Technologies continue to be developed that change the way we work and live. The Internet is just the latest example of this, moving business from the high street into e-Commerce. The old rules of business may still be the same, but the environment in which they operate is not.
We know that in a world of change a business needs guidance to help them take advantage of new opportunities.
Today the Internets use is still restricted both by the technology and also by our imagination. These restrictions are diminishing. Billions of pounds are being poured into making the technology work better and do more. Businesses are constantly innovating and finding new ways to improve the way they do business. Without doubt, e-Business is rapidly changing - make sure you are part of that change.
Whats it all about?
In many ways, what the Internet adds to your business may be summarised as:
Speed the electronic world is a near instant world. You can place an order in the USA that is received in London almost instantly Efficiency computers can communicate directly to other computers in much simpler ways than before to take orders, check stock levels, get references and a whole lot more
Location independence a website or e-mail can reach anywhere in the country (or for that matter the world), just as easily as it can the office next door.
Combine these, and you have opportunities for new ways of doing business that were not available before.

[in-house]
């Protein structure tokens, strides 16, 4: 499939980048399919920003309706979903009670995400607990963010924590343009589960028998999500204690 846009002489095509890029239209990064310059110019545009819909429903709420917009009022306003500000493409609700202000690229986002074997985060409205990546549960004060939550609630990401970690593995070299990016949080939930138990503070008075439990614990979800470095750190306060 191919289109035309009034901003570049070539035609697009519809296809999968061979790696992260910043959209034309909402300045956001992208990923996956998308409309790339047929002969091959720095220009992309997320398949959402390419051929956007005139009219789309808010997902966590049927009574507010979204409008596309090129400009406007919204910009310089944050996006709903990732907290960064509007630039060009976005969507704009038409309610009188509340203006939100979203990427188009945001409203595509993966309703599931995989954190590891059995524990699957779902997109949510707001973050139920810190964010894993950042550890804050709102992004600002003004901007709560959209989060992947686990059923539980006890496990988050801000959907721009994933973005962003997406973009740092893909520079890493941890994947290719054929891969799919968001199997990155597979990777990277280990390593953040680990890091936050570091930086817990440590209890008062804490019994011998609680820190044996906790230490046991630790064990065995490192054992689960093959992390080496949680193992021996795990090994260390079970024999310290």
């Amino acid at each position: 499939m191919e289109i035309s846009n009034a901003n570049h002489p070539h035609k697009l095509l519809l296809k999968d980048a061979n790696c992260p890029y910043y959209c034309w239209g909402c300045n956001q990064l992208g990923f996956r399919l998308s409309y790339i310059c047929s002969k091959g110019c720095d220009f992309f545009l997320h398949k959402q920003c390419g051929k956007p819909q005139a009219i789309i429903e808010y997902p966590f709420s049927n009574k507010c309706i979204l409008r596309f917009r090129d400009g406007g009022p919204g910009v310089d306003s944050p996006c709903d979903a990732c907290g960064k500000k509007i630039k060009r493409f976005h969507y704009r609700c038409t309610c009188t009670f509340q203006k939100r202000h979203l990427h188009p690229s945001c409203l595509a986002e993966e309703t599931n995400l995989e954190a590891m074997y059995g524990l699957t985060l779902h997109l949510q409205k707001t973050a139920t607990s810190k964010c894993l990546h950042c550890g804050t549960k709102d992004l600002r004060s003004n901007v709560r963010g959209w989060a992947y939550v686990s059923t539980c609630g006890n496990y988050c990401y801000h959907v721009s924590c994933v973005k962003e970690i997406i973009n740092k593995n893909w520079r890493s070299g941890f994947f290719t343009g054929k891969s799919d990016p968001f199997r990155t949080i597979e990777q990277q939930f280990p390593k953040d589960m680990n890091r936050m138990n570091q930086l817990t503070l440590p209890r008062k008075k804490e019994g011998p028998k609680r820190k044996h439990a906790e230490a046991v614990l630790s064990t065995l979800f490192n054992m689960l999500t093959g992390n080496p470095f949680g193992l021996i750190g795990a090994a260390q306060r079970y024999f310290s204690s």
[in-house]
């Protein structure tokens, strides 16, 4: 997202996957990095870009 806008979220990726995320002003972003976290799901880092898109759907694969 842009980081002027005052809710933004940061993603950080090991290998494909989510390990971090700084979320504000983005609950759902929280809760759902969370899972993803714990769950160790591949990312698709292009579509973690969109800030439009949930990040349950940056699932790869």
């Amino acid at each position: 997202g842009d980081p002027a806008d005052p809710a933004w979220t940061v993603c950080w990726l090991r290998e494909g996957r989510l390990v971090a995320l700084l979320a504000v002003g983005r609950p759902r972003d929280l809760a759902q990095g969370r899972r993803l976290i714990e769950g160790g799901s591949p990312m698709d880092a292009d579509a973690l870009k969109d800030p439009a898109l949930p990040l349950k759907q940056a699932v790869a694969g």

Websites offer you the prospect of a company brochure that can be seen from anywhere in the world, with changes reflected instantly. Your business could become part of the largest global library ever conceived and its interactive. e-Commerce utilises the interactive nature of websites to allow trading to take place. Your customers can browse through your catalogue, place an order if they see what they like and make payment immediately with a card.
Not only does this offer the possibility of new sales, but it also has the potential to keep your overheads low (for example, through not having the costs associated with shop premises, call centres and printing).
Getting started seven steps to e-Commerce
The endless new jargon can be the biggest hurdle to getting started, and in this section we will try to clarify some of that and take you through the basic steps to e- Commerce. However, it is still a major undertaking and like all major undertakings, needs to be managed carefully and preferably as a number of small steps. If you are not already on the Internet, you may like to consider these steps:
Step 1: Find out more
There are many good books on the Internet, but for many the best approach is to try it yourself. Ask someone, who you know is already using the Internet how its done it is much simpler than you probably imagine and most computers already come equipped. There is nothing like trying it out to begin to understand what it can do and, just as important, what it cant do.
Step 2: Choose a good Internet Service Provider (ISP)
ISPs provide your connection to the internet. Many ISPs also offer additional services such as web-space, email services and domain (website name) registration.
Step 3: Connect to your ISP
To get onto the Internet you need to connect to your ISP. This can be done in a number of ways, but they all do basically the same thing. The simplest (and cheapest) option is to use a modem with your PC. More and more people now use broadband connections which put simply mean a faster connection almost essential for business use.
ISP: A good way to think of the Internet is to think of it as a motorway. However, the motorway does not run from door to door you have to get on and off at certain junctions. Providing access to these junctions is the role of the Internet Service Provider or ISP as they are more generally known.